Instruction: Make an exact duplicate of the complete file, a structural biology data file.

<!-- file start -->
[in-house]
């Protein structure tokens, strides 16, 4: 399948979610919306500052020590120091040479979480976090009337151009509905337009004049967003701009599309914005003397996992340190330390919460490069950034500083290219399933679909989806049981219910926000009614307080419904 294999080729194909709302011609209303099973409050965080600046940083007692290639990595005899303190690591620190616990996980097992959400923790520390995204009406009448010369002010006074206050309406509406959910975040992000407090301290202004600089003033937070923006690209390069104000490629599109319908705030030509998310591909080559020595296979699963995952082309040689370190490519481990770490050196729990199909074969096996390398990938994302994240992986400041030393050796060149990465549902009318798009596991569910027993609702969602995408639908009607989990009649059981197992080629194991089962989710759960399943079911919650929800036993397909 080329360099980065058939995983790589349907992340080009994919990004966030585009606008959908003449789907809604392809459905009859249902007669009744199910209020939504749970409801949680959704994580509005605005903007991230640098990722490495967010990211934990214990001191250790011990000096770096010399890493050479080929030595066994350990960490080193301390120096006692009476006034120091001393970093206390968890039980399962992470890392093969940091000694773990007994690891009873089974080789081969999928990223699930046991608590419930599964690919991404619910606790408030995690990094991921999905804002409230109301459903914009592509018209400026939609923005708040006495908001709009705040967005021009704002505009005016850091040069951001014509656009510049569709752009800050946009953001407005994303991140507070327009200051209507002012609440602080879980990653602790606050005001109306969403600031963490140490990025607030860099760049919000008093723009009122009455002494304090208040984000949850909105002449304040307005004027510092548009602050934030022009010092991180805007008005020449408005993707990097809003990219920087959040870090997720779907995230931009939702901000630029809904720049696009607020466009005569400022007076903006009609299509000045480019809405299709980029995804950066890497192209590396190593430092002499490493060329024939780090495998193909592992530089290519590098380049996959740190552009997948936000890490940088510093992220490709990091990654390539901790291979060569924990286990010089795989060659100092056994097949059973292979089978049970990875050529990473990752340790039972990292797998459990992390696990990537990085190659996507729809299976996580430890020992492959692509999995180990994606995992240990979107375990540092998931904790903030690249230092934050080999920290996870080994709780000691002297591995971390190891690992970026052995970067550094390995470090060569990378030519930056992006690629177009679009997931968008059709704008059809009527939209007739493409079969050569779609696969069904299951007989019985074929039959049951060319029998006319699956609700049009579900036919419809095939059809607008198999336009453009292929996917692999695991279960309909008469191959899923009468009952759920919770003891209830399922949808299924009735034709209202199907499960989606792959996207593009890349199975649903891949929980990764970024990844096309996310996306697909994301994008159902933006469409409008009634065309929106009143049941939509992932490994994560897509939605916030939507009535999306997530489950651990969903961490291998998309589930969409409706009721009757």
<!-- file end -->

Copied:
[in-house]
């Protein structure tokens, strides 16, 4: 399948979610919306500052020590120091040479979480976090009337151009509905337009004049967003701009599309914005003397996992340190330390919460490069950034500083290219399933679909989806049981219910926000009614307080419904 294999080729194909709302011609209303099973409050965080600046940083007692290639990595005899303190690591620190616990996980097992959400923790520390995204009406009448010369002010006074206050309406509406959910975040992000407090301290202004600089003033937070923006690209390069104000490629599109319908705030030509998310591909080559020595296979699963995952082309040689370190490519481990770490050196729990199909074969096996390398990938994302994240992986400041030393050796060149990465549902009318798009596991569910027993609702969602995408639908009607989990009649059981197992080629194991089962989710759960399943079911919650929800036993397909 080329360099980065058939995983790589349907992340080009994919990004966030585009606008959908003449789907809604392809459905009859249902007669009744199910209020939504749970409801949680959704994580509005605005903007991230640098990722490495967010990211934990214990001191250790011990000096770096010399890493050479080929030595066994350990960490080193301390120096006692009476006034120091001393970093206390968890039980399962992470890392093969940091000694773990007994690891009873089974080789081969999928990223699930046991608590419930599964690919991404619910606790408030995690990094991921999905804002409230109301459903914009592509018209400026939609923005708040006495908001709009705040967005021009704002505009005016850091040069951001014509656009510049569709752009800050946009953001407005994303991140507070327009200051209507002012609440602080879980990653602790606050005001109306969403600031963490140490990025607030860099760049919000008093723009009122009455002494304090208040984000949850909105002449304040307005004027510092548009602050934030022009010092991180805007008005020449408005993707990097809003990219920087959040870090997720779907995230931009939702901000630029809904720049696009607020466009005569400022007076903006009609299509000045480019809405299709980029995804950066890497192209590396190593430092002499490493060329024939780090495998193909592992530089290519590098380049996959740190552009997948936000890490940088510093992220490709990091990654390539901790291979060569924990286990010089795989060659100092056994097949059973292979089978049970990875050529990473990752340790039972990292797998459990992390696990990537990085190659996507729809299976996580430890020992492959692509999995180990994606995992240990979107375990540092998931904790903030690249230092934050080999920290996870080994709780000691002297591995971390190891690992970026052995970067550094390995470090060569990378030519930056992006690629177009679009997931968008059709704008059809009527939209007739493409079969050569779609696969069904299951007989019985074929039959049951060319029998006319699956609700049009579900036919419809095939059809607008198999336009453009292929996917692999695991279960309909008469191959899923009468009952759920919770003891209830399922949808299924009735034709209202199907499960989606792959996207593009890349199975649903891949929980990764970024990844096309996310996306697909994301994008159902933006469409409008009634065309929106009143049941939509992932490994994560897509939605916030939507009535999306997530489950651990969903961490291998998309589930969409409706009721009757």